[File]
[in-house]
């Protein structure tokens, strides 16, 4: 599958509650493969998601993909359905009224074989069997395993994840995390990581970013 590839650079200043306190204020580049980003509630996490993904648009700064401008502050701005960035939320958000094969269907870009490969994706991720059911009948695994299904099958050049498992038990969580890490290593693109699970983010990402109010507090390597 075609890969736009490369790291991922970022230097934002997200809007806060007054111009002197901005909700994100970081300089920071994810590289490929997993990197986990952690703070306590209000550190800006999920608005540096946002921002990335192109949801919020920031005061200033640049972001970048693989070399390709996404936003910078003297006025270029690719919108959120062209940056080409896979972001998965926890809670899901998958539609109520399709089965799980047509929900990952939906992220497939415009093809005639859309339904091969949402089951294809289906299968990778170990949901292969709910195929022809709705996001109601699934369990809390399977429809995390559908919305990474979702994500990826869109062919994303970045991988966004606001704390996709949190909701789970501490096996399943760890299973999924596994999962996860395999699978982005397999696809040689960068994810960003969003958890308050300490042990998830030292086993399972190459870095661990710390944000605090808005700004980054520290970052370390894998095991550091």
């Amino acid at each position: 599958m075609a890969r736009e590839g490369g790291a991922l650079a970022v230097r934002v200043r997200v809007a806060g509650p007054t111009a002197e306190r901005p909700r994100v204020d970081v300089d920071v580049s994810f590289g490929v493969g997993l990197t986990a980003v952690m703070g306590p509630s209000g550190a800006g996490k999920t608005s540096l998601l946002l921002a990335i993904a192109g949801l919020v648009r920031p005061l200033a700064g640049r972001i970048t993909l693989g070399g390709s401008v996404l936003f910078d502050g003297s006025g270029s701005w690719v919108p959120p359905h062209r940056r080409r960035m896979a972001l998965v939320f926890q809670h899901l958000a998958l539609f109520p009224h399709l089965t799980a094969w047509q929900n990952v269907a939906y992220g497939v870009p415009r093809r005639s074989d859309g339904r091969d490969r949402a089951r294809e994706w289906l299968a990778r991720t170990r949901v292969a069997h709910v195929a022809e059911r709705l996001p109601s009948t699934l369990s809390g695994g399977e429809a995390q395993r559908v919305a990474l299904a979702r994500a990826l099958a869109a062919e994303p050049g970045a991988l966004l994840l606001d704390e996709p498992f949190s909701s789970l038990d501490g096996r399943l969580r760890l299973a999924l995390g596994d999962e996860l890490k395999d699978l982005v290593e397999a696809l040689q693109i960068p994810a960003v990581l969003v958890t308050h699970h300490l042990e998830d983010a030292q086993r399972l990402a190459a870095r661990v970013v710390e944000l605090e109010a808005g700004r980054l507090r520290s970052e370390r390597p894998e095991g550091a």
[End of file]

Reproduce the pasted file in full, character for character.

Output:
[in-house]
């Protein structure tokens, strides 16, 4: 599958509650493969998601993909359905009224074989069997395993994840995390990581970013 590839650079200043306190204020580049980003509630996490993904648009700064401008502050701005960035939320958000094969269907870009490969994706991720059911009948695994299904099958050049498992038990969580890490290593693109699970983010990402109010507090390597 075609890969736009490369790291991922970022230097934002997200809007806060007054111009002197901005909700994100970081300089920071994810590289490929997993990197986990952690703070306590209000550190800006999920608005540096946002921002990335192109949801919020920031005061200033640049972001970048693989070399390709996404936003910078003297006025270029690719919108959120062209940056080409896979972001998965926890809670899901998958539609109520399709089965799980047509929900990952939906992220497939415009093809005639859309339904091969949402089951294809289906299968990778170990949901292969709910195929022809709705996001109601699934369990809390399977429809995390559908919305990474979702994500990826869109062919994303970045991988966004606001704390996709949190909701789970501490096996399943760890299973999924596994999962996860395999699978982005397999696809040689960068994810960003969003958890308050300490042990998830030292086993399972190459870095661990710390944000605090808005700004980054520290970052370390894998095991550091």
């Amino acid at each position: 599958m075609a890969r736009e590839g490369g790291a991922l650079a970022v230097r934002v200043r997200v809007a806060g509650p007054t111009a002197e306190r901005p909700r994100v204020d970081v300089d920071v580049s994810f590289g490929v493969g997993l990197t986990a980003v952690m703070g306590p509630s209000g550190a800006g996490k999920t608005s540096l998601l946002l921002a990335i993904a192109g949801l919020v648009r920031p005061l200033a700064g640049r972001i970048t993909l693989g070399g390709s401008v996404l936003f910078d502050g003297s006025g270029s701005w690719v919108p959120p359905h062209r940056r080409r960035m896979a972001l998965v939320f926890q809670h899901l958000a998958l539609f109520p009224h399709l089965t799980a094969w047509q929900n990952v269907a939906y992220g497939v870009p415009r093809r005639s074989d859309g339904r091969d490969r949402a089951r294809e994706w289906l299968a990778r991720t170990r949901v292969a069997h709910v195929a022809e059911r709705l996001p109601s009948t699934l369990s809390g695994g399977e429809a995390q395993r559908v919305a990474l299904a979702r994500a990826l099958a869109a062919e994303p050049g970045a991988l966004l994840l606001d704390e996709p498992f949190s909701s789970l038990d501490g096996r399943l969580r760890l299973a999924l995390g596994d999962e996860l890490k395999d699978l982005v290593e397999a696809l040689q693109i960068p994810a960003v990581l969003v958890t308050h699970h300490l042990e998830d983010a030292q086993r399972l990402a190459a870095r661990v970013v710390e944000l605090e109010a808005g700004r980054l507090r520290s970052e370390r390597p894998e095991g550091a």